Means for deriving such a signal as a function of the time difference inthe maximaare shown in diagram matic fashion in Fig. 2 for the X-eye 40. Light fluxes, Ls and Lo come from the cube 21 and sphere 22 through the lens 68 to form, as has been indicated, their respective images 71 and 72 in the plane of the pattern 70. The light fluxes continue through the transparency and fall on two phototubes 91 and 92. The two images and their respective phototubes are separated by the opaque screen 94 so that only light from the cube falls on the phototube 91 and only light from the sphere falls on the phototube 92. Each of the phototubes produces an output which is proportional to the light flux incident upon it.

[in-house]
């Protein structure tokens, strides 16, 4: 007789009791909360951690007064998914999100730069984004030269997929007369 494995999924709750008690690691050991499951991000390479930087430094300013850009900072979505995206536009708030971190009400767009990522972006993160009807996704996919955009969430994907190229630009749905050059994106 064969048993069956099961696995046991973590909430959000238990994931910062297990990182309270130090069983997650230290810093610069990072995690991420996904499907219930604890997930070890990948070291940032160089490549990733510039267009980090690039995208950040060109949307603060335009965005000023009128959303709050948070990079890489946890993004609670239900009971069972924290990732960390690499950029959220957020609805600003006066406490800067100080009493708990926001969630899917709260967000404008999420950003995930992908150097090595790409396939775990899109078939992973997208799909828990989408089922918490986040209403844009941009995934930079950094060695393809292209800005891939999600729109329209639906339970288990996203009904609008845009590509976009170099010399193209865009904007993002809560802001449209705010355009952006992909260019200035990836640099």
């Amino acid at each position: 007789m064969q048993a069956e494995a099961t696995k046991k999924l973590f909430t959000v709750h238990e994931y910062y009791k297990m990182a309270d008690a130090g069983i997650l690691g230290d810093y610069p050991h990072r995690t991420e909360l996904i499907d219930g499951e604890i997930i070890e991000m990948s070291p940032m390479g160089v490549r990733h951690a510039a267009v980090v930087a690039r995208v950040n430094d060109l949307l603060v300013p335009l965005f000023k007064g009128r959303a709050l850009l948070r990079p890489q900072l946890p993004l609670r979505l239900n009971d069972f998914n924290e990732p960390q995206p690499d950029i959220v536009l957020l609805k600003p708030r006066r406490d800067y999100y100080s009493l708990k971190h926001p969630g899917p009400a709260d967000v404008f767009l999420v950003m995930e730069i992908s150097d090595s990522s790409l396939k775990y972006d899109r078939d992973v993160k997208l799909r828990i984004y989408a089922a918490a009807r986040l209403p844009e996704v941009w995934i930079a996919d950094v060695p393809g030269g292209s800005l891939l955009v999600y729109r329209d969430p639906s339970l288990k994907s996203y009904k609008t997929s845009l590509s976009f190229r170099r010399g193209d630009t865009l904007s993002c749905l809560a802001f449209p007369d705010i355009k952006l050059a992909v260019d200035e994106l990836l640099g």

The waveforms of these time-varying light fluxes and the resulting voltages are shown in Fig. 8. The uppermost waveform (A) represents the variation in 0 caused by the scanning mechanism, that is, the motor 58'and cam 56. The curve (B) shows the variation of the light flux Ls with time as the X-eye 40 is rocked. The light flux shows a maximum at is corresponding conditions of best match between the sphere image 72 and the sphere proxy 82. Similarly, the light flux Lc from the cube shown in the third curve (C) of Fig. 8 shows a maximum at to corresponding to the best match between the cube image 71 and the cube proxy 81. Since the sphere is displaced in the plus X-direction in respect to its correct relative position to the cube, the light flux maximum for the sphere occurs later in the cycle than that for the cube so that there is a positive error signal.